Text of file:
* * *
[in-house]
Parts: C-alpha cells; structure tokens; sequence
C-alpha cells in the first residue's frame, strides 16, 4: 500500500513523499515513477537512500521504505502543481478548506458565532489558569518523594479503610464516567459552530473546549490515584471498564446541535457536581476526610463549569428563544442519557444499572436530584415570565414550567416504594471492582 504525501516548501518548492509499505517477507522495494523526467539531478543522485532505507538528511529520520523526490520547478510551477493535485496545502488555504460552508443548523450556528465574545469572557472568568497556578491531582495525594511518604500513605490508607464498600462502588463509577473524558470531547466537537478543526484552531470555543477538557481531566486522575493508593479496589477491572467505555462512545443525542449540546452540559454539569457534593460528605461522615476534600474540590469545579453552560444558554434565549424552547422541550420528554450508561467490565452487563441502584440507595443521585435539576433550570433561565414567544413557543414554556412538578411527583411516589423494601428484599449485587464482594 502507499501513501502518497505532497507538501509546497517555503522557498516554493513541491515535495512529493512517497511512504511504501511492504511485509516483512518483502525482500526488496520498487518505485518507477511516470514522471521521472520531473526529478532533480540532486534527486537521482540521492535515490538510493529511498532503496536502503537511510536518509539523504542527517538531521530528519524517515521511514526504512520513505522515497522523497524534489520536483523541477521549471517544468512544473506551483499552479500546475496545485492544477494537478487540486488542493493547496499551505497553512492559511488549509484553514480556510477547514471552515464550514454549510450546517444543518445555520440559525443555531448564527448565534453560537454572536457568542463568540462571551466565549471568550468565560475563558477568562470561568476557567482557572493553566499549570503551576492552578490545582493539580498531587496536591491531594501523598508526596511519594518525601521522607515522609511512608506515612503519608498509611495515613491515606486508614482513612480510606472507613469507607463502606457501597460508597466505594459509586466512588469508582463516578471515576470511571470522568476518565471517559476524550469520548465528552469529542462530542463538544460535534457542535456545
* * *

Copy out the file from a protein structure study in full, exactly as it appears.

[in-house]
Parts: C-alpha cells; structure tokens; sequence
C-alpha cells in the first residue's frame, strides 16, 4: 500500500513523499515513477537512500521504505502543481478548506458565532489558569518523594479503610464516567459552530473546549490515584471498564446541535457536581476526610463549569428563544442519557444499572436530584415570565414550567416504594471492582 504525501516548501518548492509499505517477507522495494523526467539531478543522485532505507538528511529520520523526490520547478510551477493535485496545502488555504460552508443548523450556528465574545469572557472568568497556578491531582495525594511518604500513605490508607464498600462502588463509577473524558470531547466537537478543526484552531470555543477538557481531566486522575493508593479496589477491572467505555462512545443525542449540546452540559454539569457534593460528605461522615476534600474540590469545579453552560444558554434565549424552547422541550420528554450508561467490565452487563441502584440507595443521585435539576433550570433561565414567544413557543414554556412538578411527583411516589423494601428484599449485587464482594 502507499501513501502518497505532497507538501509546497517555503522557498516554493513541491515535495512529493512517497511512504511504501511492504511485509516483512518483502525482500526488496520498487518505485518507477511516470514522471521521472520531473526529478532533480540532486534527486537521482540521492535515490538510493529511498532503496536502503537511510536518509539523504542527517538531521530528519524517515521511514526504512520513505522515497522523497524534489520536483523541477521549471517544468512544473506551483499552479500546475496545485492544477494537478487540486488542493493547496499551505497553512492559511488549509484553514480556510477547514471552515464550514454549510450546517444543518445555520440559525443555531448564527448565534453560537454572536457568542463568540462571551466565549471568550468565560475563558477568562470561568476557567482557572493553566499549570503551576492552578490545582493539580498531587496536591491531594501523598508526596511519594518525601521522607515522609511512608506515612503519608498509611495515613491515606486508614482513612480510606472507613469507607463502606457501597460508597466505594459509586466512588469508582463516578471515576470511571470522568476518565471517559476524550469520548465528552469529542462530542463538544460535534457542535456545